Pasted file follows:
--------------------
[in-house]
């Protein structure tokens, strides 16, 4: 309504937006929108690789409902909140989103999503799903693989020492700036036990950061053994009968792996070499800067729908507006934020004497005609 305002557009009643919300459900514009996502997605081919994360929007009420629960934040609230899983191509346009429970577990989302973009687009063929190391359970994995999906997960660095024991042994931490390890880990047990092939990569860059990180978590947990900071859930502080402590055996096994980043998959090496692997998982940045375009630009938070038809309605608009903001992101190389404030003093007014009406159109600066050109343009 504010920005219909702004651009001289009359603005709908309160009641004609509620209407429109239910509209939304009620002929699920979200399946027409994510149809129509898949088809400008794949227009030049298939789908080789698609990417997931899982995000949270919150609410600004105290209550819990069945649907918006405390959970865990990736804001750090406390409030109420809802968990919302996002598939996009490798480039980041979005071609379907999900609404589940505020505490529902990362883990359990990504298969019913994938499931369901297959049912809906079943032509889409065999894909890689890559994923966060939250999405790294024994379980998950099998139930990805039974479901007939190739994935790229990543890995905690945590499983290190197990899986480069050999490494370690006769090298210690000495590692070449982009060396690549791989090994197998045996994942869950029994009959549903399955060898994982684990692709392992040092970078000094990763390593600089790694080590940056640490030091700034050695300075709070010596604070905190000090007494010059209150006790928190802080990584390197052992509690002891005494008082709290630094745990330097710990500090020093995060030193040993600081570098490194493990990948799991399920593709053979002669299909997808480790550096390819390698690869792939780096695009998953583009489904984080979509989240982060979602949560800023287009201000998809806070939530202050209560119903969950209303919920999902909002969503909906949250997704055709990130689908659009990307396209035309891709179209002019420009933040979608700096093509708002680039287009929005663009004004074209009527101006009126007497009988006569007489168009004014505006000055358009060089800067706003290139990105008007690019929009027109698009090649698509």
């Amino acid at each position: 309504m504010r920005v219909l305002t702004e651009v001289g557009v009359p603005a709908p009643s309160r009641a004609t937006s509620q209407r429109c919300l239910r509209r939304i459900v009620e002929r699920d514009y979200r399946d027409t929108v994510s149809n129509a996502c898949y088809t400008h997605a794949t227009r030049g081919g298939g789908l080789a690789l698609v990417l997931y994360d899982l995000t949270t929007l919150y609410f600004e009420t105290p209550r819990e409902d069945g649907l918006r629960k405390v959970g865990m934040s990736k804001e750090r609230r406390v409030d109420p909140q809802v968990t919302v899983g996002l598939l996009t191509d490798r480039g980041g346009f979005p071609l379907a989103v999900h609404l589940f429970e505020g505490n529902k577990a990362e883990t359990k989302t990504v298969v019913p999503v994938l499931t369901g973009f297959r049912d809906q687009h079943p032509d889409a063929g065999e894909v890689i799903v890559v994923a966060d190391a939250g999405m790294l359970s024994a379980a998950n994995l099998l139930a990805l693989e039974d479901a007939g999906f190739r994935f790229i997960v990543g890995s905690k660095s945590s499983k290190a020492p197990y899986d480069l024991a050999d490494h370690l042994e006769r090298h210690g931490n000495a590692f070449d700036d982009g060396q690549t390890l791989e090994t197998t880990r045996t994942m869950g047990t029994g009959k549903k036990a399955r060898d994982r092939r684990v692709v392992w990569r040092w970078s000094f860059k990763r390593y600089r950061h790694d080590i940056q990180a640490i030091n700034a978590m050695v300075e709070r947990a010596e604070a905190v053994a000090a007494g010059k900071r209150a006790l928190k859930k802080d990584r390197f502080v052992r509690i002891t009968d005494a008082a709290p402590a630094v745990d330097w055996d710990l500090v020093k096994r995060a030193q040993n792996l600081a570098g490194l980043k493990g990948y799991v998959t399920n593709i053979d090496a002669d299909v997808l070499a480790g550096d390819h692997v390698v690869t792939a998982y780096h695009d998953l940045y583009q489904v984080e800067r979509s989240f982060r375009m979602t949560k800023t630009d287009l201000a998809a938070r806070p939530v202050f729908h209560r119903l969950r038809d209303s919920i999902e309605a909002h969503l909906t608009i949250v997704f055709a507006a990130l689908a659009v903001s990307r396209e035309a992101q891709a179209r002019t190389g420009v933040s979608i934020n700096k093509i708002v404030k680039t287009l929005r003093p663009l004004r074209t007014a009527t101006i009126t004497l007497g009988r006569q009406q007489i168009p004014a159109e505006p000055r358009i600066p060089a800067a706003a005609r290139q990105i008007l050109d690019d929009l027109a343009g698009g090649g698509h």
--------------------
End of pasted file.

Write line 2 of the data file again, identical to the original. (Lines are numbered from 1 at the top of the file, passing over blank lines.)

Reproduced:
């Protein structure tokens, strides 16, 4: 309504937006929108690789409902909140989103999503799903693989020492700036036990950061053994009968792996070499800067729908507006934020004497005609 305002557009009643919300459900514009996502997605081919994360929007009420629960934040609230899983191509346009429970577990989302973009687009063929190391359970994995999906997960660095024991042994931490390890880990047990092939990569860059990180978590947990900071859930502080402590055996096994980043998959090496692997998982940045375009630009938070038809309605608009903001992101190389404030003093007014009406159109600066050109343009 504010920005219909702004651009001289009359603005709908309160009641004609509620209407429109239910509209939304009620002929699920979200399946027409994510149809129509898949088809400008794949227009030049298939789908080789698609990417997931899982995000949270919150609410600004105290209550819990069945649907918006405390959970865990990736804001750090406390409030109420809802968990919302996002598939996009490798480039980041979005071609379907999900609404589940505020505490529902990362883990359990990504298969019913994938499931369901297959049912809906079943032509889409065999894909890689890559994923966060939250999405790294024994379980998950099998139930990805039974479901007939190739994935790229990543890995905690945590499983290190197990899986480069050999490494370690006769090298210690000495590692070449982009060396690549791989090994197998045996994942869950029994009959549903399955060898994982684990692709392992040092970078000094990763390593600089790694080590940056640490030091700034050695300075709070010596604070905190000090007494010059209150006790928190802080990584390197052992509690002891005494008082709290630094745990330097710990500090020093995060030193040993600081570098490194493990990948799991399920593709053979002669299909997808480790550096390819390698690869792939780096695009998953583009489904984080979509989240982060979602949560800023287009201000998809806070939530202050209560119903969950209303919920999902909002969503909906949250997704055709990130689908659009990307396209035309891709179209002019420009933040979608700096093509708002680039287009929005663009004004074209009527101006009126007497009988006569007489168009004014505006000055358009060089800067706003290139990105008007690019929009027109698009090649698509």